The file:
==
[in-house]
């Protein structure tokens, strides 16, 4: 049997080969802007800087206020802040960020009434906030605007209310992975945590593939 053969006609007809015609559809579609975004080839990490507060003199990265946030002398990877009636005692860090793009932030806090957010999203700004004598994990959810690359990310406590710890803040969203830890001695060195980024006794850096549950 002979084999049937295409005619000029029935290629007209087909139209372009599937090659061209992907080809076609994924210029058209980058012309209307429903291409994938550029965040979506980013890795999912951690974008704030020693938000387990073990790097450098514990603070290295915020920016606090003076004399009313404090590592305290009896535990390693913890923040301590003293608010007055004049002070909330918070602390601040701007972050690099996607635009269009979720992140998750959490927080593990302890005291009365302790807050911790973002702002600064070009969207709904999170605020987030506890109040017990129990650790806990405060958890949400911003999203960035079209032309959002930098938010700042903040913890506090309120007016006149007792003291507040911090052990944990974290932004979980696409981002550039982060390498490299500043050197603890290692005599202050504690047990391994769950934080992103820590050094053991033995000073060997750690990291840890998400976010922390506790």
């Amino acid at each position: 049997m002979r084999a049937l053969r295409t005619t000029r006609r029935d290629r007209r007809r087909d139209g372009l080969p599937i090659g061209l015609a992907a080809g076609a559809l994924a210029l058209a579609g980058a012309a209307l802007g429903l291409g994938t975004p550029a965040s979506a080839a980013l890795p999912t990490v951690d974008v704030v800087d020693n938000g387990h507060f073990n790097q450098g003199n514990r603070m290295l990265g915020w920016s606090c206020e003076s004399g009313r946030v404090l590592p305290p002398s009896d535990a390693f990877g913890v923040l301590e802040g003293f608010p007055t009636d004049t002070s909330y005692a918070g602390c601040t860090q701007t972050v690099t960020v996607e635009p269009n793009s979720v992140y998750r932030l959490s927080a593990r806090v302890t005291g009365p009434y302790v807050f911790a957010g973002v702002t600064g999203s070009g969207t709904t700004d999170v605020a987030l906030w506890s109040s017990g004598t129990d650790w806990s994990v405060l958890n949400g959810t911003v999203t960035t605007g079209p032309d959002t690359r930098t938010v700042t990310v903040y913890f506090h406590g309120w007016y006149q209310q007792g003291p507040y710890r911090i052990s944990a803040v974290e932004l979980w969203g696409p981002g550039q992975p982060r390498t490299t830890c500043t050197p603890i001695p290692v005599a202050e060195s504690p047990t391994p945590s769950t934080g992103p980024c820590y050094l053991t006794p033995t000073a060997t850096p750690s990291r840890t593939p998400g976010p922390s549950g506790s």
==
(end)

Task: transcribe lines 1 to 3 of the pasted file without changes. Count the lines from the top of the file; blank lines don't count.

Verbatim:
[in-house]
């Protein structure tokens, strides 16, 4: 049997080969802007800087206020802040960020009434906030605007209310992975945590593939 053969006609007809015609559809579609975004080839990490507060003199990265946030002398990877009636005692860090793009932030806090957010999203700004004598994990959810690359990310406590710890803040969203830890001695060195980024006794850096549950 002979084999049937295409005619000029029935290629007209087909139209372009599937090659061209992907080809076609994924210029058209980058012309209307429903291409994938550029965040979506980013890795999912951690974008704030020693938000387990073990790097450098514990603070290295915020920016606090003076004399009313404090590592305290009896535990390693913890923040301590003293608010007055004049002070909330918070602390601040701007972050690099996607635009269009979720992140998750959490927080593990302890005291009365302790807050911790973002702002600064070009969207709904999170605020987030506890109040017990129990650790806990405060958890949400911003999203960035079209032309959002930098938010700042903040913890506090309120007016006149007792003291507040911090052990944990974290932004979980696409981002550039982060390498490299500043050197603890290692005599202050504690047990391994769950934080992103820590050094053991033995000073060997750690990291840890998400976010922390506790």
């Amino acid at each position: 049997m002979r084999a049937l053969r295409t005619t000029r006609r029935d290629r007209r007809r087909d139209g372009l080969p599937i090659g061209l015609a992907a080809g076609a559809l994924a210029l058209a579609g980058a012309a209307l802007g429903l291409g994938t975004p550029a965040s979506a080839a980013l890795p999912t990490v951690d974008v704030v800087d020693n938000g387990h507060f073990n790097q450098g003199n514990r603070m290295l990265g915020w920016s606090c206020e003076s004399g009313r946030v404090l590592p305290p002398s009896d535990a390693f990877g913890v923040l301590e802040g003293f608010p007055t009636d004049t002070s909330y005692a918070g602390c601040t860090q701007t972050v690099t960020v996607e635009p269009n793009s979720v992140y998750r932030l959490s927080a593990r806090v302890t005291g009365p009434y302790v807050f911790a957010g973002v702002t600064g999203s070009g969207t709904t700004d999170v605020a987030l906030w506890s109040s017990g004598t129990d650790w806990s994990v405060l958890n949400g959810t911003v999203t960035t605007g079209p032309d959002t690359r930098t938010v700042t990310v903040y913890f506090h406590g309120w007016y006149q209310q007792g003291p507040y710890r911090i052990s944990a803040v974290e932004l979980w969203g696409p981002g550039q992975p982060r390498t490299t830890c500043t050197p603890i001695p290692v005599a202050e060195s504690p047990t391994p945590s769950t934080g992103p980024c820590y050094l053991t006794p033995t000073a060997t850096p750690s990291r840890t593939p998400g976010p922390s549950g506790s």